The UK's Human Fertilisation and Embryology Authority (HFEA) has launched a public consultation on whether research using human-animal hybrid embryos should be allowed. A public meeting is planned in June, at which interested parties, scientists and members of the public can discuss the issue, and a survey of 2,000 people will also be conducted. Anyone is free to respond to the consultation via the internet. Shirley Harrison, Chair of the HFEA, said: 'The possibility of creating human embryos that contain animal DNA clearly raises key ethical and social questions that we need to take into consideration before deciding whether or not we can permit this type of research'.
Two teams of scientists at Kings College London and the University of Newcastle have already applied to the HFEA for licences to use animal eggs in human embryo stem cell research. If granted permission, the resulting embryos would be only 0.1 per cent animal and 99.9 per cent human. Researchers hope that such research will improve the prospects of new treatments for conditions such as Alzheimer's and motor neuron disease. The HFEA has kept the applications under review pending the results of the consultation.
The Government proposed a ban on the research, after conducting its own public consultation and is due to produce a draft bill shortly. The House of Commons Science and Technology Committee early this month attacked the Government's proposals as 'unnecessary' concluding that research on hybrid embryos is needed for scientific progress. At the same time, 223 medical charities and patient organizations delivered a petition to the Prime Minister urging the Government to reconsider the ban.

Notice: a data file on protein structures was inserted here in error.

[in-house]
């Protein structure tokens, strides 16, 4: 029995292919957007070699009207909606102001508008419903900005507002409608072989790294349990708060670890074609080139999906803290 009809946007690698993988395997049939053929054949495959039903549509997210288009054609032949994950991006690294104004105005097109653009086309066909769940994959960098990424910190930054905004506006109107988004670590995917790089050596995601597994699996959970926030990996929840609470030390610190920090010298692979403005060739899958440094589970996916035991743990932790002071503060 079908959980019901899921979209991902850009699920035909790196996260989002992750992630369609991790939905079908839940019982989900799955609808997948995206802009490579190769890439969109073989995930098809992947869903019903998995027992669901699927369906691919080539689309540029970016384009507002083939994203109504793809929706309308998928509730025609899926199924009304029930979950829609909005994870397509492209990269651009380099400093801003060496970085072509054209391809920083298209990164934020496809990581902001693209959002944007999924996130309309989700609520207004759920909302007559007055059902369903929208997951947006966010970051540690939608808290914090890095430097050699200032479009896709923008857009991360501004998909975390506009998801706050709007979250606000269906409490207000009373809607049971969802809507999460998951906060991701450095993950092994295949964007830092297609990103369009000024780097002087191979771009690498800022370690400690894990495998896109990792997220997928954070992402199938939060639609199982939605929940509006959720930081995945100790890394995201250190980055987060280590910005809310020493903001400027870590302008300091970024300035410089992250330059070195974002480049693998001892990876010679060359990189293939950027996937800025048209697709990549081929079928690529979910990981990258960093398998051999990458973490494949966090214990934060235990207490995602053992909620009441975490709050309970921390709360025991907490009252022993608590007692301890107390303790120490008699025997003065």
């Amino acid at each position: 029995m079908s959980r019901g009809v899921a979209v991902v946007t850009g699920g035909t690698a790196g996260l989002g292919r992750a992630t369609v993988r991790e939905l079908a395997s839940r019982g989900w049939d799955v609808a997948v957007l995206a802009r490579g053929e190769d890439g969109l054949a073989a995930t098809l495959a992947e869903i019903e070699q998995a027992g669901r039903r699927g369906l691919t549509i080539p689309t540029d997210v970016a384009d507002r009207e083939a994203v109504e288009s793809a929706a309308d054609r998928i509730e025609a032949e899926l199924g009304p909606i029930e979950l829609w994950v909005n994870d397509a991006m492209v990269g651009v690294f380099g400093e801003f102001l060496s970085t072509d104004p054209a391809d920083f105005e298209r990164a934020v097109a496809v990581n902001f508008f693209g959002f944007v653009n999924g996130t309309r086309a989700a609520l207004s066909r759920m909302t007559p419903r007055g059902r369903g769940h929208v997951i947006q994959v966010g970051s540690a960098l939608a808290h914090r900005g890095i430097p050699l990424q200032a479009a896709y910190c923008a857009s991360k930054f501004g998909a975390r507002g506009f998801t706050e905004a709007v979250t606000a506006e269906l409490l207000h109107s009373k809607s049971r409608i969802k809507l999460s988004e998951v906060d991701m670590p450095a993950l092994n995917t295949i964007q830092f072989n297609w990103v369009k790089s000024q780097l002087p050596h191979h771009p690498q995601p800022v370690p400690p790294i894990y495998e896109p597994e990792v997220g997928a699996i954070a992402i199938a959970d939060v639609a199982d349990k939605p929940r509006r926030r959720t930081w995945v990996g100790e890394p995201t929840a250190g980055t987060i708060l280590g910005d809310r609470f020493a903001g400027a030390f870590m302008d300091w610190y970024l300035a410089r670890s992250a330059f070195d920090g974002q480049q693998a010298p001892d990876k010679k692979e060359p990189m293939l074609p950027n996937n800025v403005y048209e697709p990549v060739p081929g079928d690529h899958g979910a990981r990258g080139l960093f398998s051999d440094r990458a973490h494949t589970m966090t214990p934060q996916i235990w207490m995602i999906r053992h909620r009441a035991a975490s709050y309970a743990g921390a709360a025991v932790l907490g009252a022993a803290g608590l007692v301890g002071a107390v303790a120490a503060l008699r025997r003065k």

Josephine Quintavalle, of Comment on Reproductive Ethics, who opposes all research using embryos, called for more scientific information on the issue. 'It is appropriate the public has a chance to debate the issue, but we need to hear much more about the science and from the scientists who are opposed to it'.
Liberal Democrat MP, Dr Evan Harris, who headed the challenge to the Government's proposals to ban hybrid embryo research, said that 'scientific research should not be subject to referendum'. However, Shirley Harrison, said that the consultation was not intended as such. 'It is important to remember that this is not a referendum with 'votes' counted for or against particular types of research. Instead, we want to understand why people feel worried or enthusiastic about this research in order to help us make a judgment about the best way to proceed'.
The HFEA will deliver a policy decision in September this year after the consultation is completed.